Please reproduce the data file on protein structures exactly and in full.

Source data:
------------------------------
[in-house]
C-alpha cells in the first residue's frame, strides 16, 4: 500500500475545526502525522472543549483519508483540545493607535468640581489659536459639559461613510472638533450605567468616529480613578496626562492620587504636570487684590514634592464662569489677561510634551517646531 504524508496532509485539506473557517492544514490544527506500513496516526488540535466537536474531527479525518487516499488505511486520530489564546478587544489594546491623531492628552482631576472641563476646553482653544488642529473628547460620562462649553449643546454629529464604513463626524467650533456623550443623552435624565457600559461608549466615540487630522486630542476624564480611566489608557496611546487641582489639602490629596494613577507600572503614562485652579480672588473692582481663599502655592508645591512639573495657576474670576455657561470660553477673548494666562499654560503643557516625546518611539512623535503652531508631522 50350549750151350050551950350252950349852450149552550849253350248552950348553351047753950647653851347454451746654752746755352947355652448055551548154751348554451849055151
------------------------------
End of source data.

[in-house]
C-alpha cells in the first residue's frame, strides 16, 4: 500500500475545526502525522472543549483519508483540545493607535468640581489659536459639559461613510472638533450605567468616529480613578496626562492620587504636570487684590514634592464662569489677561510634551517646531 504524508496532509485539506473557517492544514490544527506500513496516526488540535466537536474531527479525518487516499488505511486520530489564546478587544489594546491623531492628552482631576472641563476646553482653544488642529473628547460620562462649553449643546454629529464604513463626524467650533456623550443623552435624565457600559461608549466615540487630522486630542476624564480611566489608557496611546487641582489639602490629596494613577507600572503614562485652579480672588473692582481663599502655592508645591512639573495657576474670576455657561470660553477673548494666562499654560503643557516625546518611539512623535503652531508631522 50350549750151350050551950350252950349852450149552550849253350248552950348553351047753950647653851347454451746654752746755352947355652448055551548154751348554451849055151